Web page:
Changes to the “Covered Period”
Most notably, H.R. 7010 changes the “covered period” of the PPP loans to 24 weeks or until December 31, 2020, whichever comes first. The covered period is the amount of time a company has to expend the PPP loan funds in order to obtain forgiveness from the SBA and was initially set at eight weeks from the date the loan was funded.
Updates on Payroll/Non-Payroll Percentage Allocation
Under initial post-CARES Act guidance, 75% of the PPP loan proceeds were required to be expended on payroll costs in order to obtain loan forgiveness. H.R. 7010 amends the payroll/non-payroll percentage allocation to 60%/40%, respectively. However, in doing so, H.R. 7010 creates a “cliff,” whereby borrowers who fail to spend at least 60% of the funds on payroll expenses (which includes payroll, health insurance, and related retirement funding) will receive no forgiveness at all. It appears that H.R. 7010 will provide borrowers the option of using either the original eight-week covered period or the revised 24-week period (under both scenarios, the 60% payroll / 40% non-payroll test must be met).
Safe Harbor Provision Extended
Further, H.R. 7010 also extended the safe harbor provision to December 31st (from the prior June 30th date). The safe harbor provision enables borrowers to replace or rehire employee deficit or salary reductions to avoid subsequent reductions to the forgiveness amount sought by borrowers. For taxpayers that may struggle with replacing salary cost and employees by the December 31st deadline, H.R. 7010 provides an exemption from a reduction in forgiveness for borrowers that have incurred a reduction in their workforce if, during the period beginning on February 15, 2020 and ending on December 31, 2020, the borrower can document any of the following:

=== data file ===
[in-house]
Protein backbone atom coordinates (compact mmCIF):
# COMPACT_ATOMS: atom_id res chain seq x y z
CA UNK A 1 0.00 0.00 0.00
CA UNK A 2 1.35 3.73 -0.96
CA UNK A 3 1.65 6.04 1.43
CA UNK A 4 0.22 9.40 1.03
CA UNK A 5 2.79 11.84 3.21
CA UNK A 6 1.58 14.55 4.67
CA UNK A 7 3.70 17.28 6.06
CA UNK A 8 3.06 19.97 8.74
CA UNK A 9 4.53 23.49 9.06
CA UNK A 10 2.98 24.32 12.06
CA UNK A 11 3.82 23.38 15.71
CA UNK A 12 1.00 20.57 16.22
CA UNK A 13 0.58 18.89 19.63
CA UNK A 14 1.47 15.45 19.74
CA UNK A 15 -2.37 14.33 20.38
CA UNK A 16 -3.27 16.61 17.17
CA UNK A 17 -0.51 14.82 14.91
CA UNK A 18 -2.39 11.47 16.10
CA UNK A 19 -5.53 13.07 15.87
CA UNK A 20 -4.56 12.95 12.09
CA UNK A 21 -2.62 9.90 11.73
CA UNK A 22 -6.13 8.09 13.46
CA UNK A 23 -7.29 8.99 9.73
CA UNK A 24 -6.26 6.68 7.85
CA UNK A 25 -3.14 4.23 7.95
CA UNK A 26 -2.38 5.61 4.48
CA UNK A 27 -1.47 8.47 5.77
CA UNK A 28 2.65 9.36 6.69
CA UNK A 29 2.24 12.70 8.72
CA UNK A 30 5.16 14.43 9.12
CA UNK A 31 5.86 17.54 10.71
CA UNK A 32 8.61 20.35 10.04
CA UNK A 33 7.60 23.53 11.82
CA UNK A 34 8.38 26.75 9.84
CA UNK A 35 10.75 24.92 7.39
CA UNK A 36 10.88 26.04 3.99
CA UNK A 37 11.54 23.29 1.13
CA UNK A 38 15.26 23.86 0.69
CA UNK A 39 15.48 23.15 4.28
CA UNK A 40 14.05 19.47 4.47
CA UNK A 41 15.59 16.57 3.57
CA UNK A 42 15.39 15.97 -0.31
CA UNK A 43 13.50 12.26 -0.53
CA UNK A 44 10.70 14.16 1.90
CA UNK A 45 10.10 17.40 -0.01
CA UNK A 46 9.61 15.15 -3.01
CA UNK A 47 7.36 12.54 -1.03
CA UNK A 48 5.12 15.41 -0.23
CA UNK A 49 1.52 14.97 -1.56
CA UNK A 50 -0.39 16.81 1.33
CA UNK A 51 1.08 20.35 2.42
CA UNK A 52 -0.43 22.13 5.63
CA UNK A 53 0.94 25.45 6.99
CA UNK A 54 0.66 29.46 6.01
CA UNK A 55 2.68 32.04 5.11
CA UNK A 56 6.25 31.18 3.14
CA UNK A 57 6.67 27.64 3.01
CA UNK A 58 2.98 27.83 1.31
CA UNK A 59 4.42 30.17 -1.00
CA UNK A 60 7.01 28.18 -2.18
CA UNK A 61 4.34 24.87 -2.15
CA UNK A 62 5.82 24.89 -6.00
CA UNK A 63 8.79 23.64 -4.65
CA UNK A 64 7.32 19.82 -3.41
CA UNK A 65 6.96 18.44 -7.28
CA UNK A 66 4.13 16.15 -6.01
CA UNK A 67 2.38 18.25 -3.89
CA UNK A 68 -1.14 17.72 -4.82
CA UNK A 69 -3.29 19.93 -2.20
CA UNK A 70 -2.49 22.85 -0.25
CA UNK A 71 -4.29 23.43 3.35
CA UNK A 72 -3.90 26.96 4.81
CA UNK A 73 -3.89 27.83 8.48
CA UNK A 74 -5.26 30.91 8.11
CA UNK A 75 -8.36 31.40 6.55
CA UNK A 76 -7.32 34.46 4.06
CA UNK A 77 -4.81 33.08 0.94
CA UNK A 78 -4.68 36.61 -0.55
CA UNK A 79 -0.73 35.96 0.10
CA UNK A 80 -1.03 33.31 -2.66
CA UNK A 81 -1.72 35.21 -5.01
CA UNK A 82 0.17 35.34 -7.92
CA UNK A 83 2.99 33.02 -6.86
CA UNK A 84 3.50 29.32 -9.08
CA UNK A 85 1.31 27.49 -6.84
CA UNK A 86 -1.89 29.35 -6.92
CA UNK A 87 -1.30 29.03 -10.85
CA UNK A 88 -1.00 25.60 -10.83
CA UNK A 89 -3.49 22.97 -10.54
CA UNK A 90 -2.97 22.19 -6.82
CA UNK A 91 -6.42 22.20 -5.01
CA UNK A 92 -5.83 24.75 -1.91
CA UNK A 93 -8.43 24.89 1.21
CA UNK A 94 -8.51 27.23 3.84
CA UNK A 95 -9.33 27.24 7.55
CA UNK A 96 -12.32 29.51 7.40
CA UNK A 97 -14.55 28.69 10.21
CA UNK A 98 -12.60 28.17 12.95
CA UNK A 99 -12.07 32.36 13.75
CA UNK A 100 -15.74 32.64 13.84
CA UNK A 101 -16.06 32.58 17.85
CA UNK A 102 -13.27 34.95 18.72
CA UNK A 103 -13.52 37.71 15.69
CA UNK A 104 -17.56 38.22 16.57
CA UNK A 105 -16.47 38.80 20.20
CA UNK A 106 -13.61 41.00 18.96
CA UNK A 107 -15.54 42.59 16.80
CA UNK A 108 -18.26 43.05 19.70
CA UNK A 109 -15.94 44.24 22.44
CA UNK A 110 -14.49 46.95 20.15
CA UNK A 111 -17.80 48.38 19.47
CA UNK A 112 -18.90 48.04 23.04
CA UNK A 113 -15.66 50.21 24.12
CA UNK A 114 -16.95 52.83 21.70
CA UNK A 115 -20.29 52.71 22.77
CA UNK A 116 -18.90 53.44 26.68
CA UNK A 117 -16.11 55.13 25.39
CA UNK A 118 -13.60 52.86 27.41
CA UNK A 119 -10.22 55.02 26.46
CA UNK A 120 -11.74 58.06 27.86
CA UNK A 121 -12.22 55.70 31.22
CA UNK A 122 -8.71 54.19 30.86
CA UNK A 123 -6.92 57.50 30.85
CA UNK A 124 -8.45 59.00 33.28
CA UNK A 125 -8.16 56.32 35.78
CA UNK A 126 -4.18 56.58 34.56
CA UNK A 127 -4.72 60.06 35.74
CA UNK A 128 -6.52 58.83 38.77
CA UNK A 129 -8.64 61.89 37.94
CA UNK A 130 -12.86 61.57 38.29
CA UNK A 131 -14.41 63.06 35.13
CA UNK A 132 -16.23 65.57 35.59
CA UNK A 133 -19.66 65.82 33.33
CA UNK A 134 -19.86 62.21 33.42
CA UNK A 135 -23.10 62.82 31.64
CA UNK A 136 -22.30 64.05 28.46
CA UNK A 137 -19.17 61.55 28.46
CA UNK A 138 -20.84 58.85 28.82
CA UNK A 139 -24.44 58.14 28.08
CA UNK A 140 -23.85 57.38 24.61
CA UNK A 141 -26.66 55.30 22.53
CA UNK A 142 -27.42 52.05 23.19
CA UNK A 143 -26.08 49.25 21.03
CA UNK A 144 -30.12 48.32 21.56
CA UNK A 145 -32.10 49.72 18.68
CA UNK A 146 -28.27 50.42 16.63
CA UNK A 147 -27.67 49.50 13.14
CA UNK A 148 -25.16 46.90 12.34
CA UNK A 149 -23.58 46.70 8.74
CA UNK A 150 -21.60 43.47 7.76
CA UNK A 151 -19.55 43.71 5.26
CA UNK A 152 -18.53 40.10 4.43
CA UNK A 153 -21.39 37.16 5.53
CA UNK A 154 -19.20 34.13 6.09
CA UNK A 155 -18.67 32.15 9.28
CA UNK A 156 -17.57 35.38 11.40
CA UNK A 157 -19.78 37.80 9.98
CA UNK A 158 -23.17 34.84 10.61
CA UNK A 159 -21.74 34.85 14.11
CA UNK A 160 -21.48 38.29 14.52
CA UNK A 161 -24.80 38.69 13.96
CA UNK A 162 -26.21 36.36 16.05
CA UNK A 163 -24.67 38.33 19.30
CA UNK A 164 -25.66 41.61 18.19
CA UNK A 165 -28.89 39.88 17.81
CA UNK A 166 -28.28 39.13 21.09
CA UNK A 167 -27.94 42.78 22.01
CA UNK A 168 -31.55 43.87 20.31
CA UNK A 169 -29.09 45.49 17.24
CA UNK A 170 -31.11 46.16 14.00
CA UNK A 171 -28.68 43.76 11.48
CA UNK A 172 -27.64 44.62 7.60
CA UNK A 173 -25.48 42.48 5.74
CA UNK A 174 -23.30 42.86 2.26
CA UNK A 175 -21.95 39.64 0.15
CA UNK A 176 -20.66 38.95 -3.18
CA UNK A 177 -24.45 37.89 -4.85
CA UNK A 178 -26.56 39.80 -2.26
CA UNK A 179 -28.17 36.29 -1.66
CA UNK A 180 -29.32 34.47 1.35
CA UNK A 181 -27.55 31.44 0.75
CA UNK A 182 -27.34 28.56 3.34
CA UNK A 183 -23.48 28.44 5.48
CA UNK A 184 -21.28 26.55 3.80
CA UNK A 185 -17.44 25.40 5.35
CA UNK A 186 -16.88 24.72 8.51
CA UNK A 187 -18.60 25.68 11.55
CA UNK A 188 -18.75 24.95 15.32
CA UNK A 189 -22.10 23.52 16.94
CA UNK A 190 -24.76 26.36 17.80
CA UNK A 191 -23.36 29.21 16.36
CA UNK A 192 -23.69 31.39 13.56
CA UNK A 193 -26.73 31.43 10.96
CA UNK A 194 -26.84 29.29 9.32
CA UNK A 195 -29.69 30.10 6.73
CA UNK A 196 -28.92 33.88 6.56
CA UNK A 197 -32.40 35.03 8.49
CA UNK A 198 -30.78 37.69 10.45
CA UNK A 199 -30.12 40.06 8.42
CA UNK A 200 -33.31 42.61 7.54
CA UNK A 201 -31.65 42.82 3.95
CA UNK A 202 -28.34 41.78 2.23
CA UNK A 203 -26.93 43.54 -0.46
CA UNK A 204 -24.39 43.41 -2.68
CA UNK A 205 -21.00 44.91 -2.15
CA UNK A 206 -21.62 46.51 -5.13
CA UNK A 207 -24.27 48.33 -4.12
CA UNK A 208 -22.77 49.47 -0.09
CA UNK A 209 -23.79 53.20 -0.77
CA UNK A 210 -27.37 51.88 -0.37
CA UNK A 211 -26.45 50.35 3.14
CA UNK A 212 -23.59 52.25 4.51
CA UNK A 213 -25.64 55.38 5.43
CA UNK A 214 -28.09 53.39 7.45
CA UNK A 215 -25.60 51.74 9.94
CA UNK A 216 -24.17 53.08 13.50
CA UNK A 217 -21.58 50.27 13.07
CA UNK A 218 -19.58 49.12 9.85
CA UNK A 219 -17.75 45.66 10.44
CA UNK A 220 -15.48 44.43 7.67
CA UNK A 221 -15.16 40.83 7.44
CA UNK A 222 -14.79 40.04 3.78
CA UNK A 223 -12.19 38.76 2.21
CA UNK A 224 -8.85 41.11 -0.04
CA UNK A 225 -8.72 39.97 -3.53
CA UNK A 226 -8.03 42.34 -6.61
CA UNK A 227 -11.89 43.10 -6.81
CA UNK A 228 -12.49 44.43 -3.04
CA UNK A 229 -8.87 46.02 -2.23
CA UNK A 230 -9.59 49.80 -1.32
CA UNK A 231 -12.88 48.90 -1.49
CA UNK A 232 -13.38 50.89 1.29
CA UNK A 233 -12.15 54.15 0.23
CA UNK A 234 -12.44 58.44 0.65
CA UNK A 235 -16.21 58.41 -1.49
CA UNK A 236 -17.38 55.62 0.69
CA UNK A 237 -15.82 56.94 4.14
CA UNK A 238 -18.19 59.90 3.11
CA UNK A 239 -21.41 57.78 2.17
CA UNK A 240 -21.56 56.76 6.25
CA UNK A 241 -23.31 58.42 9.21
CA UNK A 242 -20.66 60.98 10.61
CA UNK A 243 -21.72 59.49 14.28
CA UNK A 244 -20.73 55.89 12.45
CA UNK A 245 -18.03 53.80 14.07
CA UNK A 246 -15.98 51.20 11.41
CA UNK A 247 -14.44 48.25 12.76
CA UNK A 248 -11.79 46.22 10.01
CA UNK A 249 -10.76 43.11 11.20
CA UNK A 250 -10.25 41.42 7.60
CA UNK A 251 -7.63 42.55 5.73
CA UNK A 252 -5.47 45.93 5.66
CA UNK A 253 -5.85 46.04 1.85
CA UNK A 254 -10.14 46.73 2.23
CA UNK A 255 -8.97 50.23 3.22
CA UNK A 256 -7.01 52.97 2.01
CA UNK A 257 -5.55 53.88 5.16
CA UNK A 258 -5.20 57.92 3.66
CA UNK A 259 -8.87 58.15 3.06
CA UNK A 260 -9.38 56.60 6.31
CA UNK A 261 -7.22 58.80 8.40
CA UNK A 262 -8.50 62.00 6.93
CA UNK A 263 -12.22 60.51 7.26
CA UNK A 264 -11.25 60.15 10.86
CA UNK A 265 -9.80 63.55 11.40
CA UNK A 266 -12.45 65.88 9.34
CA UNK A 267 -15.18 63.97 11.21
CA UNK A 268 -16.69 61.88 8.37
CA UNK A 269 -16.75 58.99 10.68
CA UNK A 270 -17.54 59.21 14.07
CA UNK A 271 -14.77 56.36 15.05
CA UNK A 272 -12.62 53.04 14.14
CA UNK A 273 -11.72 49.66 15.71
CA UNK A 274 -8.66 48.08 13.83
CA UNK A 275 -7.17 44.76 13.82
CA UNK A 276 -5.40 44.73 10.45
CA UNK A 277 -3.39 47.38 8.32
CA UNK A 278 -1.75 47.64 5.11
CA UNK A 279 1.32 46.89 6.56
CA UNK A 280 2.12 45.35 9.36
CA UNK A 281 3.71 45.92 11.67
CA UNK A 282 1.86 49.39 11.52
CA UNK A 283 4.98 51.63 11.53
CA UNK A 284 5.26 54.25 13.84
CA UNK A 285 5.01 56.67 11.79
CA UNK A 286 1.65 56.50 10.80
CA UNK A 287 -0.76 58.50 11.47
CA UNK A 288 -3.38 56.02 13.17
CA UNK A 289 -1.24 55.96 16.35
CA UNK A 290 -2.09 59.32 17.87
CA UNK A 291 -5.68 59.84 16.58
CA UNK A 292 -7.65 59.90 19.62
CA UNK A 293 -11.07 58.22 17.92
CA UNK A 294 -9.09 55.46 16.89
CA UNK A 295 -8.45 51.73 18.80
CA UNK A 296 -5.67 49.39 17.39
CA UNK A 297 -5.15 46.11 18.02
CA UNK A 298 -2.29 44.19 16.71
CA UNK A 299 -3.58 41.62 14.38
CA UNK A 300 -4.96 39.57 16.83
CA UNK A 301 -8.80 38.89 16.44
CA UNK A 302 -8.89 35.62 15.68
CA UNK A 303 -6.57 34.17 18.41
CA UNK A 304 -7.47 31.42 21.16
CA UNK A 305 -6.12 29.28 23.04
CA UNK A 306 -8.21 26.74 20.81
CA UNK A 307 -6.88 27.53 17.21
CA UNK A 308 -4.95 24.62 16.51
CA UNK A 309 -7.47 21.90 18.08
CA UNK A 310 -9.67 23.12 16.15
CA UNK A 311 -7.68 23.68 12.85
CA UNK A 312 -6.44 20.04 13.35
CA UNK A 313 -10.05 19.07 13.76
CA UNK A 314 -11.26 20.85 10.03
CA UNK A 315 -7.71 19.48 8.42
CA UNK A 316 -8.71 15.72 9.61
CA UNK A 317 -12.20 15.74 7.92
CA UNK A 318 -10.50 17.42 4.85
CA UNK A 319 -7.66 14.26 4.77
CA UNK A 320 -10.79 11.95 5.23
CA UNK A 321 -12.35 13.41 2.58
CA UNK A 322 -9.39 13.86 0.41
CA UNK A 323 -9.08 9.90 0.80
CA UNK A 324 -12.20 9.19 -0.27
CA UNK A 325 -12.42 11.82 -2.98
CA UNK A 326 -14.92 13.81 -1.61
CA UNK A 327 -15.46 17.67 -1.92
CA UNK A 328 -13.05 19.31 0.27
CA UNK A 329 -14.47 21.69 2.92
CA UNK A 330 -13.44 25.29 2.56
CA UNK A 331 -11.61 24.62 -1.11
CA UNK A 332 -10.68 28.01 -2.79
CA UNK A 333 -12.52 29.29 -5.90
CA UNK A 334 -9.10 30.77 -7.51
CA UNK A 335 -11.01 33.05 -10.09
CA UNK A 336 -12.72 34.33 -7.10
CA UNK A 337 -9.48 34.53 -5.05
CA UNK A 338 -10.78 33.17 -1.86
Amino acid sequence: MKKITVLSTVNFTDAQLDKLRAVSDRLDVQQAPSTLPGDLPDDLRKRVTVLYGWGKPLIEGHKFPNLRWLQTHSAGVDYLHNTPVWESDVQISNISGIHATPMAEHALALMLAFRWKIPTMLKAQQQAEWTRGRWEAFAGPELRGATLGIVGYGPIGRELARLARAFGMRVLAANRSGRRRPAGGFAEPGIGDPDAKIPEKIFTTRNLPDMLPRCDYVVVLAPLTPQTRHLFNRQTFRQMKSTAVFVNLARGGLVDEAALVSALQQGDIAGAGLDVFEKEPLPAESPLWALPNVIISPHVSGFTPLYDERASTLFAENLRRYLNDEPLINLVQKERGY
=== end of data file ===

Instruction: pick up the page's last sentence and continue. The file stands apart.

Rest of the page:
- The borrower could not find qualified employees to replenish the reduction in workforce; or
- The borrower could not restore its business to comparable activity as a result of social distancing or other federal health guidance.
Repayment Term Extended
With respect to any loan balance remaining at the time of forgiveness, H.R. 7010 extends the term of the note to five years; the previous loan term was two years. It further appears that there will be no payments on the loan until the date on which the SBA makes a determination on the forgiveness application submitted by the borrower. The loan will continue to be a non-recourse obligation (no owner liability) and carry the 1% interest rate.
Expanded Eligibility for Deferral of Employer’s Share of Social Security Payroll Taxes
Lastly, H.R. 7010 would allow borrowers to be eligible for the deferral of payment of the employer’s share of Social Security payroll taxes, regardless of whether the borrower receives forgiveness. The deferral of the employer’s share of the Social Security tax was introduced in the CARES Act but was previously unavailable to companies that had applied for PPP loan forgiveness. Under these provisions, the borrower can defer payment of the employer’s share of Social Security taxes incurred through December 31, 2020. One-half of the deferred taxes will be due December 31, 2021, with the balance due December 31, 2022.